Ether Explained - Chapter 7: ICOs on the Ethereum Platform
Vontobel now offers investors access to the crypto currency «Ether». But what is Ether? And why has the second best-known crypto currency gained so much popularity in such a short time? In eight chapters, we want to give you high-quality knowledge about the exciting topic of «Ether».
What are Initial Coin Offerings?
An Initial Coin Offering («ICO» or «token sale») is a method of corporate financing. Usually, ICOs are used to finance new businesses and start-ups. The start-up "generates" a predefined number of digital tokens and then sells them, typically in exchange for known crypto currencies such as Ether and Bitcoin but also for traditional currencies. Investors buy the tokens of the project and speculate that it will increase in value in the future, similar to a share on the stock exchange with the prospect of price gains. An ICO can therefore be compared partially with an initial public offering (IPO) of securities on a stock exchange. An important difference to IPOs is that ICOs normally do not represent ownership of the company via the token. It therefore does not entitle the holder to a dividend, nor does it automatically carry voting rights.
ICO's are gaining more and more popularity. In the wake of the crypto boom in 2017/2018, they collected more capital in the first five months of 2018 than in all the years before. In addition, they are increasingly becoming competitors to the traditional venture capital financing provided by venture capitalists, private equity firms and banks. Most ICOs take place on the Ethereum Platform.
Types of tokens
After the 2017/2018 crypto boom, the number of ICOs declined due to the weakening market and regulatory intervention. ICOs are regulated differently worldwide: Depending on the legal situation, they are issued as security tokens, utility tokens or currency tokens. Currency tokens are tokens that are used to pay for goods or services inside or outside the platform. Utility tokens offer token holders access to a functional network in order to use its product or service. However, they do not offer ownership interests in any platform. Security tokens are similar to traditional assets such as bonds or shares. They entitle the token holder to receive profit distributions and are therefore subject to stricter legal regulations. However, in many countries it is still relatively unclear whether ICO's are treated like traditional crowdfunding methods, in some countries ICO's have already been banned or severely restricted.
Depending on how the token is technically implemented, profit distributions can be made automatically via Smart Contracts. For example, a project can generate profits in the form of Ether. Investors who own the Ethereum-based token from the ICO will be credited a corresponding profit share on their Ethereum wallet.
What are ICO's used for?
In the early days, ICO's were used to launch new crypto currencies on the market and to obtain initial financing from the ICO. The projects are usually blockchain-based. Financing via ICO's is becoming increasingly interesting for existing companies with a project-based purpose. In addition, the complicated process of an IPO is greatly simplified, since ICOs can be implemented with only moderate effort, for example on an Ethereum basis. Furthermore, the investment opportunities will be accessible for a broader target group, as tokens can be traded more flexibly than shares on the stock exchange. At the technical level, the ownership of the tokens is mapped on a blockchain, which means that the tokens can be traded peer-to-peer on any desired marketplace. When trading equities, by contrast, a central authority is required to manage ownership.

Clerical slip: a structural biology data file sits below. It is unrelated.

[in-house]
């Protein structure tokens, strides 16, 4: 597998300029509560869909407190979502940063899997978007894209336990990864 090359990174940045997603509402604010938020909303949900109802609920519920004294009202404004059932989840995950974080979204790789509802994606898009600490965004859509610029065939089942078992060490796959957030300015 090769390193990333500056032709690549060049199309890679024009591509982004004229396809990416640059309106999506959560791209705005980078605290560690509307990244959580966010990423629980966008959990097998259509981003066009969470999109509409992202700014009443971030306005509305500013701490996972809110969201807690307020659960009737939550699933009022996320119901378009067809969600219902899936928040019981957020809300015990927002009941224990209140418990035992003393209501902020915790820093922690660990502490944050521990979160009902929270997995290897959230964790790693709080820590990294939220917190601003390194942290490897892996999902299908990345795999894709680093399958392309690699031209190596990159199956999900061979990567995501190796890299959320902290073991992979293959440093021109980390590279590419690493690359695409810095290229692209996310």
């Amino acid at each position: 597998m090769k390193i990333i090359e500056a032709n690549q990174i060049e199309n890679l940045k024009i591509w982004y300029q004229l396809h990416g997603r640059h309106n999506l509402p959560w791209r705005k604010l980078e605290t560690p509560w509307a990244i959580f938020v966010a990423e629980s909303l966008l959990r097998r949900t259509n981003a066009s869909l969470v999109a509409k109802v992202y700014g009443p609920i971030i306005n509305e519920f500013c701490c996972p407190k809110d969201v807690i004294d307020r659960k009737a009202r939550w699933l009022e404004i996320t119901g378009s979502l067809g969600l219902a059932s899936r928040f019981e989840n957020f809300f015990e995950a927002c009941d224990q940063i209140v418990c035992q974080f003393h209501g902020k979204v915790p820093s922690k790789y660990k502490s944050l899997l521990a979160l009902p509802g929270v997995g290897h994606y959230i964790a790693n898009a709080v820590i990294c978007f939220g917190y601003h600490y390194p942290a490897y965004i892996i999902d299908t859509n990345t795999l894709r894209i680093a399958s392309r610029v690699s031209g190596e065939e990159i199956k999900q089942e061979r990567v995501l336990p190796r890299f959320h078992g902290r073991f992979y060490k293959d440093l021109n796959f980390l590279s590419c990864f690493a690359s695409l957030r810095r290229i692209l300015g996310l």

How can I invest in ICOs?
To participate in an ICO, you need to purchase crypto currencies such as Bitcoin or Ether. The organizer of the ICO offers the sale of its tokens, where investors can exchange their crypto currencies for the new tokens. So far, no central platform has been established to carry out ICOs, so that the organizer usually sells the tokens via its own website. An overview of all current ICOs can still be found on CoinCheckup. Since the majority of the ICOs take place via the Ethereum platform, an Ethereum Wallet is required to acquire the Ethereum-based tokens, to which tokens can be transferred after purchase. From a technical point of view, participation in an ICO is very easy. Therefore it is more important to analyse the ICO's from an economic perspective in order to invest in meaningful projects. In the past, fraud cases often occurred, where the scammers published fake whitepapers, collected the money and then simply disappeared. For example, the founders of the crypto currency start-ups «Pincoin» and «Ifan» stole approximately USD 660 million from 32,000 investors - the biggest fraudulent ICO up to now.
How ICOs are structured?
The largest ICOs
Telegram and EOS were the biggest and most successful ICO's to date. These 'ICO Unicorns' have collected record-breaking sums of around USD 1.7 billion and USD 4.2 billion respectively. In general, the most important ICO hubs are in the USA, Singapore and Switzerland. Due to clear and strict regulatory requirements (e.g. "KYC", "know your customer"), the USA is the ICO location number one with the most ICOs worldwide. In Europe, Switzerland is the most important location for ICOs. In Asia, Singapore is the largest ICO hub, followed by Hong Kong. Based on the total financing volume, the Cayman Islands and the British Virgin Islands are the leading ICO countries due to the aforementioned ICO Unicorns EOS and Telegram.
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